The alarming arrest of a Chico journalist

Chico State University professor and faculty adviser to The Orion student newspaper

I do not envy the job that law officers have in dealing with drunkenness and rowdiness in Chico. Police deserve our gratitude for keeping the partying from escalating into something far worse, and I have no doubt they put up with a load of crap in the process.

That said, this is Chico, not Baghdad, and the men and women with the badges and the guns should not be permitted to trample on the rights of law-abiding citizens.

Unfortunately, that occurred very early Sunday, when an undercover officer from the state Alcoholic Beverage Control department handcuffed student journalist Misha Osinovskiy, confiscated his camera and film as “evidence,” and had him hauled off to jail.

Osinovskiy, a photographer for Chico State’s student newspaper, The Orion, was arrested on a trumped-up misdemeanor allegation of obstruction of justice. He spent several hours in custody—up close and personal with a collection of slobbering, odorous drunks—before being transported to the county jail in Oroville, where he was released at about 5 o’clock in the morning. Chico police returned the camera on Sunday night and, after further delay, the film early Monday.

Shortly after midnight Saturday, Osinovskiy and Orion reporter Sarah Schaale were covering the fall term’s first weekend of revelry. They had been interacting good-naturedly with Chico police throughout the night and happened upon a law officer in street clothes issuing a citation. Osinovskiy took a picture. The officer told him if he took another picture he’d be arrested. Osinovskiy, knowing that he has every right to take photos in public, took another picture. The officer cuffed Osinovskiy, who at that point identified himself as an Orion photographer.

The officer eventually got around to telling Osinovskiy that he was working undercover and feared for his safety if his picture were printed in the paper. I don’t doubt the sincerity of the officer’s concern, though writing citations at the bustling corner of Fourth and Chestnut on a Saturday night seems an unlikely locale to preserve one’s true identity.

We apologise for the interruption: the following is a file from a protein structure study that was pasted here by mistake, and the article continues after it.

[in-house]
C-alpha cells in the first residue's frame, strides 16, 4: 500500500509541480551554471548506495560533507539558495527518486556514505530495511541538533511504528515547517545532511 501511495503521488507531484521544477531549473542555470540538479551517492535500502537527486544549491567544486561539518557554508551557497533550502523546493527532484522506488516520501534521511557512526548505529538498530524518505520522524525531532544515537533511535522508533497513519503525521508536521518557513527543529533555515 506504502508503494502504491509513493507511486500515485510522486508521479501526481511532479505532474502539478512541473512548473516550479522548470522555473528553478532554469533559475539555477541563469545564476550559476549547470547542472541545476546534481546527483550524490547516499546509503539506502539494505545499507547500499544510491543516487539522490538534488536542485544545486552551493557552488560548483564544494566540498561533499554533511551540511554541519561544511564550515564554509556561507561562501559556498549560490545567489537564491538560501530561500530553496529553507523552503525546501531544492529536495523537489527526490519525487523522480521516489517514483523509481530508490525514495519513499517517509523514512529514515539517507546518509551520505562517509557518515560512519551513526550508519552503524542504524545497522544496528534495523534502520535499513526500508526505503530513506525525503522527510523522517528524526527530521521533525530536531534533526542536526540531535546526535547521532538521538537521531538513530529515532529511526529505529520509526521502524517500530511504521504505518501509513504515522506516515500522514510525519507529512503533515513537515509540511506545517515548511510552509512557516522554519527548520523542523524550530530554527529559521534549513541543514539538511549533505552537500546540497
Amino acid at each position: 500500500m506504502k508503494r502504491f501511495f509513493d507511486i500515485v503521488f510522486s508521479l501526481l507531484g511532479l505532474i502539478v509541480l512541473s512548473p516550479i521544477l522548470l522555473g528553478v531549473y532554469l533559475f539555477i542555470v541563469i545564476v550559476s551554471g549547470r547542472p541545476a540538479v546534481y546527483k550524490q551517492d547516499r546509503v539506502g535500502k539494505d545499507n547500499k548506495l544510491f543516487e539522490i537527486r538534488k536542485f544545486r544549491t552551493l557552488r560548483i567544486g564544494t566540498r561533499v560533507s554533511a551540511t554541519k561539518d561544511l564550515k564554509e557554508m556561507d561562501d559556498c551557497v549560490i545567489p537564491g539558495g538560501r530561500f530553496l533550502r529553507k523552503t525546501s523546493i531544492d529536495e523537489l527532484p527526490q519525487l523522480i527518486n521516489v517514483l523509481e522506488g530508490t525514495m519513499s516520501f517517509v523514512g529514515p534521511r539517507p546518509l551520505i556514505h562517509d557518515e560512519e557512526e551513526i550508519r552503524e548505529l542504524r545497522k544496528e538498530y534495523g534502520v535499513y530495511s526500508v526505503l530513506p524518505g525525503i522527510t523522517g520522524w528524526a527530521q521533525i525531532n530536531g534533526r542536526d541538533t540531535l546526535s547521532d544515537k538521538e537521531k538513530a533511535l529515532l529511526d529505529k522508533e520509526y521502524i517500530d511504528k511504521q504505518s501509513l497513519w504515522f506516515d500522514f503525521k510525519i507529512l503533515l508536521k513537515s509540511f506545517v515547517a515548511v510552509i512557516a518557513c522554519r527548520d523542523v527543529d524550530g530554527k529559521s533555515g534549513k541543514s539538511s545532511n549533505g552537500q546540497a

The officer ultimately asked Osinovskiy if there was anything the photographer wanted to say that would keep him from being locked up. Osinovskiy assured the officer that the photos would not be printed—a promise that apparently was not good enough.

I am confident that Orion editors would never have published the photos of the undercover officer once his concerns were known to them.

But regardless, the point is that in this country it is still the journalists’ decision—not the government’s and not the police’s. I say still because it is downright alarming, if polls are any indication, how little contemporary Americans value a free press.

To me, the images of police jailing a journalist and confiscating his camera and film are particularly troubling. Such an abuse of power could have a chilling effect on the vigorous news coverage that an informed citizenry needs. It eats away at everyone’s rights.

Butte County District Attorney Mike Ramsey should swiftly refuse to bring any charges against Osinovskiy, and the ABC should apologize to the photographer and to The Orion.

In America, cops can’t arrest a person for taking pictures in public.

Unless, it seems, he’s a student journalist in Chico.